“We are so used to being able to find any piece of music that we like on the internet,” said Mehr, who is now a principal investigator at Harvard’s Music Lab. “But there are thousands and thousands of recordings buried in archives.

The entire article is at THIS LINK.

h1

Brain Power and Music

November 9, 2019

Learning 

“If children are not introduced to music at an early age, I believe something fundamental is actually being taken from them.” ~ Luciano Pavarotti

Teaching Artists Allison and Hunt Smith

Studies, research, papers, surveys, and much more all focused on the developing brain – there’s so many that support the ideas around the importance and impact that music education can make. Now more ever there is research that links the benefits of music as medicine and music therapy is always highlighting using music as a treatment that impacts mental health issues.

I especially like what this article includes – read for yourself. Available at THIS LINK. I suggest adding this to your advocacy resources to pull out at a moments notice to share with school leaders, colleagues, and community members.

h1

Bye Bye Birdie

November 7, 2019

Medomak Valley High School

 

 

h1

National Art Ed Conference

October 30, 2019

Registration open

National Art Education Association conference, March 26-28, 21020, Minneapolis. REGISTRATION IS OPEN!

h1

Off to Helsinki

October 29, 2019

HundrED

In one week Lindsay Pinchbeck, founder, director and teacher at the Sweetland School in Hope and I will be landing in Helsinki, Finland for the HundrED Innovation Summit. We are thrilled to be invited and looking forward to meeting educators from around the world and visiting with those we met last year who are returning. I’ve blogged about HundrED before but for those of you who are unfamiliar hopefully this post will inspire you to take a look at the HundrED website and tap into their amazing resources.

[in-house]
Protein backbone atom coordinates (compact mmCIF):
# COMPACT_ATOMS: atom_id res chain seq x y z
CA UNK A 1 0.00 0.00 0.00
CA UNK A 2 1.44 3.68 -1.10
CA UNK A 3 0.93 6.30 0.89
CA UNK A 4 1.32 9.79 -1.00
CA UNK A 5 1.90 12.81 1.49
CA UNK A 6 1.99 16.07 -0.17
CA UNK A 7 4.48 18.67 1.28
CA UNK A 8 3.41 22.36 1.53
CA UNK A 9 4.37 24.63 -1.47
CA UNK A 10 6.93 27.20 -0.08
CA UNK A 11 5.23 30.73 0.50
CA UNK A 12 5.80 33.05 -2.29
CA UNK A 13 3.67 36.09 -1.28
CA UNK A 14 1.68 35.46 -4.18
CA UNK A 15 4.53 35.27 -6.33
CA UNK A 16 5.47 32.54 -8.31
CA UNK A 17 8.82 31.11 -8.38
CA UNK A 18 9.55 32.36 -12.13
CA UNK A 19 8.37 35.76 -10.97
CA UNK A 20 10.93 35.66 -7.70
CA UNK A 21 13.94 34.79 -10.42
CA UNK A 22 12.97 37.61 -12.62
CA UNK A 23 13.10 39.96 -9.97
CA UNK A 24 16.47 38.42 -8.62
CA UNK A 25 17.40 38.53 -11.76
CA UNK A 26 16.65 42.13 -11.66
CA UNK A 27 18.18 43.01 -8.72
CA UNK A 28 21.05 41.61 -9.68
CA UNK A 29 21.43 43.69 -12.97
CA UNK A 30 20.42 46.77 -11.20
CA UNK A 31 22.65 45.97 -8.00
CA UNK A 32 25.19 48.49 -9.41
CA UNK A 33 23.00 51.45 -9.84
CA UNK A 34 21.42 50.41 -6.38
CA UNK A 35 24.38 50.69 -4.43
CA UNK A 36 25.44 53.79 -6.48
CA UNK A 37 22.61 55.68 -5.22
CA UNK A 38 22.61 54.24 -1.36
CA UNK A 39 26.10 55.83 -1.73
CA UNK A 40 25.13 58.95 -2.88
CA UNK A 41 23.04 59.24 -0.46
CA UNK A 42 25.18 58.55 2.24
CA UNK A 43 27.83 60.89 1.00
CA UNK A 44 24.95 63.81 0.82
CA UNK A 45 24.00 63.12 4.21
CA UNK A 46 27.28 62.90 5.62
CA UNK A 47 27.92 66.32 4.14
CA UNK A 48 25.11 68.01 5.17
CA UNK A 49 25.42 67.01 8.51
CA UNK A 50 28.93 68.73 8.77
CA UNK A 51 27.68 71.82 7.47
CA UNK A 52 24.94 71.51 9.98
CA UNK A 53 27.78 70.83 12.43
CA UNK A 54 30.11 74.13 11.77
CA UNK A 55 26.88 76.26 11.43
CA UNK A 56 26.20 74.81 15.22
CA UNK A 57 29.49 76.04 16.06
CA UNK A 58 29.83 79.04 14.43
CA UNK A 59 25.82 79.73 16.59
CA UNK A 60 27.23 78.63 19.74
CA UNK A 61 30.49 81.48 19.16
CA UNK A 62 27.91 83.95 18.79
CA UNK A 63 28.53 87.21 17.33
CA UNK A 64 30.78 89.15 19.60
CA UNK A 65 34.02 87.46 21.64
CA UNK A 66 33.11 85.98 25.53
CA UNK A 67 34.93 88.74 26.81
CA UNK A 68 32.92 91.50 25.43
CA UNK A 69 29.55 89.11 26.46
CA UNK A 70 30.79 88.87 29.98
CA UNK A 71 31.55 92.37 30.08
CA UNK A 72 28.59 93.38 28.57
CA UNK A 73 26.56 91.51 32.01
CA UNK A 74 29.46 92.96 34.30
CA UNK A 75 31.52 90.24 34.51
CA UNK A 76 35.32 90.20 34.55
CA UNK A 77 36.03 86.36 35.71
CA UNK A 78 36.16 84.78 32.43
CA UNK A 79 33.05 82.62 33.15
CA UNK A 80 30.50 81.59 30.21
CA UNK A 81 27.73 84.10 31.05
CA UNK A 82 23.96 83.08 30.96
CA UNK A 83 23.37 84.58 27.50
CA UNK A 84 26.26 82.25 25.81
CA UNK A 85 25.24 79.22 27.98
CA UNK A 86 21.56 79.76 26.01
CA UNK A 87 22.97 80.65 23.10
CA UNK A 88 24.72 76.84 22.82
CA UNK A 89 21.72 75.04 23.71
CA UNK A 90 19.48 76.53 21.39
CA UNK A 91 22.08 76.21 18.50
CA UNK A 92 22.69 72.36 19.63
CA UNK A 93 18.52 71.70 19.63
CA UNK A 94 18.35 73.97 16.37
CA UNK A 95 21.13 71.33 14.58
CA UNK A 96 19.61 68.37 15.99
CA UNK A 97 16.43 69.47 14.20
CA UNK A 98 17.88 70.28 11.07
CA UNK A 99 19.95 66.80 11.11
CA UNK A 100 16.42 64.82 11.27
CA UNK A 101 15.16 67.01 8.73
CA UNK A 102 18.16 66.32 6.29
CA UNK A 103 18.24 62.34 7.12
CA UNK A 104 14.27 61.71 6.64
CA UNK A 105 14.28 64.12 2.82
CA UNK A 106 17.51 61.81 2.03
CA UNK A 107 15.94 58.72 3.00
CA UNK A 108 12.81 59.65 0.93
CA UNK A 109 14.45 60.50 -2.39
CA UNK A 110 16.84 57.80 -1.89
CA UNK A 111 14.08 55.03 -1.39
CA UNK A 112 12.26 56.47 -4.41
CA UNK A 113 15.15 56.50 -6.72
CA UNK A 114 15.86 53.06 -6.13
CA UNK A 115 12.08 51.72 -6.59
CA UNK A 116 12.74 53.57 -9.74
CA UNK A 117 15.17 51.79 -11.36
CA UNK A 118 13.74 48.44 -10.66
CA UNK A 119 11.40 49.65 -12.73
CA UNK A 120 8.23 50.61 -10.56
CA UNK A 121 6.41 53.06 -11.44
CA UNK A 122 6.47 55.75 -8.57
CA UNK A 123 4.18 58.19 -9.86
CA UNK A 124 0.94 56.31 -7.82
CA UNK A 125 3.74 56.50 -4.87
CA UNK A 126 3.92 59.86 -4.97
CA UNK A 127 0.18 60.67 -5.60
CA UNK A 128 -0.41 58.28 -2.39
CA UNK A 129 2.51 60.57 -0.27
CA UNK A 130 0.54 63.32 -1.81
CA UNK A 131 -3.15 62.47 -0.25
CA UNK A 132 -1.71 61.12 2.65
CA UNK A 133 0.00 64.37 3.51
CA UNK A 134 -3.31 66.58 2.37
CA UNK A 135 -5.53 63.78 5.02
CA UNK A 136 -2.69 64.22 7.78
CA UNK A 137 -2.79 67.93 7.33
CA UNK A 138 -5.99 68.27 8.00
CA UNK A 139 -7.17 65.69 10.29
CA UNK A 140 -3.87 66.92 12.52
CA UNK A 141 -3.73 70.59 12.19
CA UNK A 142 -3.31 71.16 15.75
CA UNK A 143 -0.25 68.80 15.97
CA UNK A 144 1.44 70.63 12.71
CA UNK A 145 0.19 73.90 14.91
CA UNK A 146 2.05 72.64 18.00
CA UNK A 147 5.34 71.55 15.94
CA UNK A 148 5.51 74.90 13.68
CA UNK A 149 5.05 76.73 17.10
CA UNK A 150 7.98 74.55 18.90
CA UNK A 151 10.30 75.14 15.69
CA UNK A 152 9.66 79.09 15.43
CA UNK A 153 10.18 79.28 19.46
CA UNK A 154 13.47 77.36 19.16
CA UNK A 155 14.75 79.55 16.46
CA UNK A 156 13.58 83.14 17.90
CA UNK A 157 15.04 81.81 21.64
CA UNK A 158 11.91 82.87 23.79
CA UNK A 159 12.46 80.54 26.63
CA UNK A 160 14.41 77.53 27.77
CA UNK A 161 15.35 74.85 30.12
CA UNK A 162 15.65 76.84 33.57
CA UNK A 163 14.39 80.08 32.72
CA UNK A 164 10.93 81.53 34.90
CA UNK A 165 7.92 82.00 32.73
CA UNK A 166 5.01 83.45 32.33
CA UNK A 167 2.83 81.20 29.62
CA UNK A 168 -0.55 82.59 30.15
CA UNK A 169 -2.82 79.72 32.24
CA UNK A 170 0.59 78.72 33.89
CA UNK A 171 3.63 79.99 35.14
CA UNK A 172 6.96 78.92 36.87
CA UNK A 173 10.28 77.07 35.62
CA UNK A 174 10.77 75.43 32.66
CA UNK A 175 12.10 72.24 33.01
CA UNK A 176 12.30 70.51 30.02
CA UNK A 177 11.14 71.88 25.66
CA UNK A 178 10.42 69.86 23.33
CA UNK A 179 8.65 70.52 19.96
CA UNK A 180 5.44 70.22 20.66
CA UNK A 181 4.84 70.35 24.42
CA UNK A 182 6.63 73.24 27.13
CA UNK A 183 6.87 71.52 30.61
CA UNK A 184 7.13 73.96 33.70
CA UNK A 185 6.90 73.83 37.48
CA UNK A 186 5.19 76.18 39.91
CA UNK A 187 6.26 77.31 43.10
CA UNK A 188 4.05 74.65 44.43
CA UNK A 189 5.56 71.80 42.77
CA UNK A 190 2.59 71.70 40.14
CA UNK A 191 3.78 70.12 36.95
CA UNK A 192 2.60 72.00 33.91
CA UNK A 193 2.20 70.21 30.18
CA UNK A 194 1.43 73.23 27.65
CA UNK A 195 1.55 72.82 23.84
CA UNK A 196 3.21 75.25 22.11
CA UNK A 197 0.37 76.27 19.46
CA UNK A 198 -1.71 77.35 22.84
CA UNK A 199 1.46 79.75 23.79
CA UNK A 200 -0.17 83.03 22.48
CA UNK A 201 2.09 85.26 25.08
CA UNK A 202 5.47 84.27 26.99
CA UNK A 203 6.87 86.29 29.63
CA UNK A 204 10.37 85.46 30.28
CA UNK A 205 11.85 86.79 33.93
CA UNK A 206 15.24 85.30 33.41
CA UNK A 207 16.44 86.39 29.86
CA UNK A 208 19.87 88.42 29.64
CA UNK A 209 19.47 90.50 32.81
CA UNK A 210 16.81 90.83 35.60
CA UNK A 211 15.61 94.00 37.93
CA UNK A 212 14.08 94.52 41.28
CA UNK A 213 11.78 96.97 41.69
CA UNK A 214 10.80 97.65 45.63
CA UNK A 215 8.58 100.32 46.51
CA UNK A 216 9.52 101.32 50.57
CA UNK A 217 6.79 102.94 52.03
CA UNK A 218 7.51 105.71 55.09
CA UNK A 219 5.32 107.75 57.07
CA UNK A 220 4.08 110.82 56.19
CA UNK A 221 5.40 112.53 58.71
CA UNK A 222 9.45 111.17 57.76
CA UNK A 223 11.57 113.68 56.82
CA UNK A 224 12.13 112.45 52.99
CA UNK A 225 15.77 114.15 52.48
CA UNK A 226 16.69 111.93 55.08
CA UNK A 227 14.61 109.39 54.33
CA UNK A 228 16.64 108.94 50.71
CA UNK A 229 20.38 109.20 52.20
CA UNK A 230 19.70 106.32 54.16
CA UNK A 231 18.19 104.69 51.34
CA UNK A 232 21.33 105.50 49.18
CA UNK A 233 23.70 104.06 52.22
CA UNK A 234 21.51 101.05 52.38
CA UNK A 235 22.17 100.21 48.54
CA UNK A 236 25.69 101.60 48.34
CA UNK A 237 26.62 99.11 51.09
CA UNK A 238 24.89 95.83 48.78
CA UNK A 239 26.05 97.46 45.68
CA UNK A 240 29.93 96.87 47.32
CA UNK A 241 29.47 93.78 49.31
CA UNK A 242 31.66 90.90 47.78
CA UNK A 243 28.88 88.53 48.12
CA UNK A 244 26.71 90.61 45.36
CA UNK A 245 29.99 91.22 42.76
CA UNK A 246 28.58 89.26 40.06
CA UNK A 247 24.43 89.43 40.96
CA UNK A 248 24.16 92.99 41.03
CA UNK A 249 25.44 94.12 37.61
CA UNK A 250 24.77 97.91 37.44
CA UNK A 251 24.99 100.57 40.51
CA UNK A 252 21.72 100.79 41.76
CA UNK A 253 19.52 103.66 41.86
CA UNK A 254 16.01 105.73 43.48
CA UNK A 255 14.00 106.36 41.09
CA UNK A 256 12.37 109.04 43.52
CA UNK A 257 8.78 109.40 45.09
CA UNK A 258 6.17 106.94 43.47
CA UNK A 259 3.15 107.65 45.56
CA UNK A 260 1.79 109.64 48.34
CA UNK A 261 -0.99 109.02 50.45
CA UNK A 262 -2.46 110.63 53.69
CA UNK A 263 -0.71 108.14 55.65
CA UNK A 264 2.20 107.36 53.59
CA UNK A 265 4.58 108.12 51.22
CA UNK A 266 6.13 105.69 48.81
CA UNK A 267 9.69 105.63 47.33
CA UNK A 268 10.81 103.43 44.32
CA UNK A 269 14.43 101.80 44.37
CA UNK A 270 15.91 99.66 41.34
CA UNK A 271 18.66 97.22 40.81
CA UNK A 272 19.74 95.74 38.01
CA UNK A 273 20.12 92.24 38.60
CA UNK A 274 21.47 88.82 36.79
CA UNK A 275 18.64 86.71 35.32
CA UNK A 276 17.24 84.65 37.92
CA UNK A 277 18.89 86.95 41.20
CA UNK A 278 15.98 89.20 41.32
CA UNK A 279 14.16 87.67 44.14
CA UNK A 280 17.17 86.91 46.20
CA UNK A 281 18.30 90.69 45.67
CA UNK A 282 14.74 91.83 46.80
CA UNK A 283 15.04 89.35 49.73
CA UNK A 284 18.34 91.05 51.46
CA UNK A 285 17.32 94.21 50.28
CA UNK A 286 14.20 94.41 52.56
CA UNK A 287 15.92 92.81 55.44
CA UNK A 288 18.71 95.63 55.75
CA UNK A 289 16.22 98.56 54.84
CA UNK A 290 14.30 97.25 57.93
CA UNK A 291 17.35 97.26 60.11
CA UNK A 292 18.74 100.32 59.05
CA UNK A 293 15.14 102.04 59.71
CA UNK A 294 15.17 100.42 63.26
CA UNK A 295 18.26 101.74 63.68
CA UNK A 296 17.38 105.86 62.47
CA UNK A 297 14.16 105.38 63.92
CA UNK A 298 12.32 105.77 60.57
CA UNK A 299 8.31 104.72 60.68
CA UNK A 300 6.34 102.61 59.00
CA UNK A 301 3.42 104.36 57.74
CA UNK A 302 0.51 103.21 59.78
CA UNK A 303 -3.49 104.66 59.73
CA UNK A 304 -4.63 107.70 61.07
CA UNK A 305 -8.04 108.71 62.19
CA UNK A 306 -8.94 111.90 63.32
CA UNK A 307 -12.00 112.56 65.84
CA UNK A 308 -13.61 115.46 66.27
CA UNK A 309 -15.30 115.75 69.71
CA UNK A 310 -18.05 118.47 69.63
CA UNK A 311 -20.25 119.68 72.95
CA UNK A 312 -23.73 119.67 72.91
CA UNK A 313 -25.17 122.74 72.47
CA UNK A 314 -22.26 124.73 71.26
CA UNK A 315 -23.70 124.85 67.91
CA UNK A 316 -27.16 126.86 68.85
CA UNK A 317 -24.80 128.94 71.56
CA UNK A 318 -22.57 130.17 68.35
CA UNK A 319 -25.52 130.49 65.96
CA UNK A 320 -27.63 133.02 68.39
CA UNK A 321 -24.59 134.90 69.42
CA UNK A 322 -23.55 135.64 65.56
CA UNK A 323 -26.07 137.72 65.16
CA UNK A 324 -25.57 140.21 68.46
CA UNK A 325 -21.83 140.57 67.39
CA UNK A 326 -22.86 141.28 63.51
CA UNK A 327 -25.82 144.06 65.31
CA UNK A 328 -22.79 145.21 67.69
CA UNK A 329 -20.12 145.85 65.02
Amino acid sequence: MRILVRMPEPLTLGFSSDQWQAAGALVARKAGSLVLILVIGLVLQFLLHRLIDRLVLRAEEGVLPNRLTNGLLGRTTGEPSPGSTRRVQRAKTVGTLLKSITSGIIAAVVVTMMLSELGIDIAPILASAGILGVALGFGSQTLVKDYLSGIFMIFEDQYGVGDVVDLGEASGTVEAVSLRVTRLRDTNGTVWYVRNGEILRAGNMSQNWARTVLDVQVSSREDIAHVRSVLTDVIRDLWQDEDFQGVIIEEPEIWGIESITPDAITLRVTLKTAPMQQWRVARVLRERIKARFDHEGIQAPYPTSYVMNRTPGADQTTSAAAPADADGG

I plan on blogging from Helsinki next week so keep your fingers crossed that my connectivity works from Finland!

WHAT IS HUNDRED?

HundrED.org is a not-for-profit organization that discovers inspiring innovations in K12 education. HundrED’s goal is to help improve education and inspire a grassroots movement through encouraging pedagogically sound, ambitious innovations to spread across the world.

The purpose of education is to help every child flourish, no matter what happens in life. In a fast-changing world, education must adapt to keep up. The world is full of inspiring innovations, but they can struggle to spread beyond their immediate environments. That’s why HundrED discovers, researches and shares impactful and scalable K12 innovations with the world, for free.

This (under 2 minute) video says it well.

CHECK OUT THE RESOURCES

You can become a HundrED Innovator as well and learn more about the many many innovations included in the site. There are amazing educators doing amazing work around the world and many have been recognized by HundrEd and have profiles on the website. You can learn how to become a HundrED innovator and see the many profiles of Innovators by CLICKING HERE.

OUR WORK (and play!)

The invitation to attend HundrED during November 2018 was based on the work that Lindsay and I have been participating in since 2016 with the Go Malawi program. We offered arts integration workshops when we traveled to Malawi for almost three weeks that summer. We were recognized by HundrED as Ambassadors – you can read about our work on the Go Malawi site at THIS LINK. Check out Lindsay’s profile on the HundrED site or Argy’s profile.

Feel free to contact me if you have any questions.

%d bloggers like this: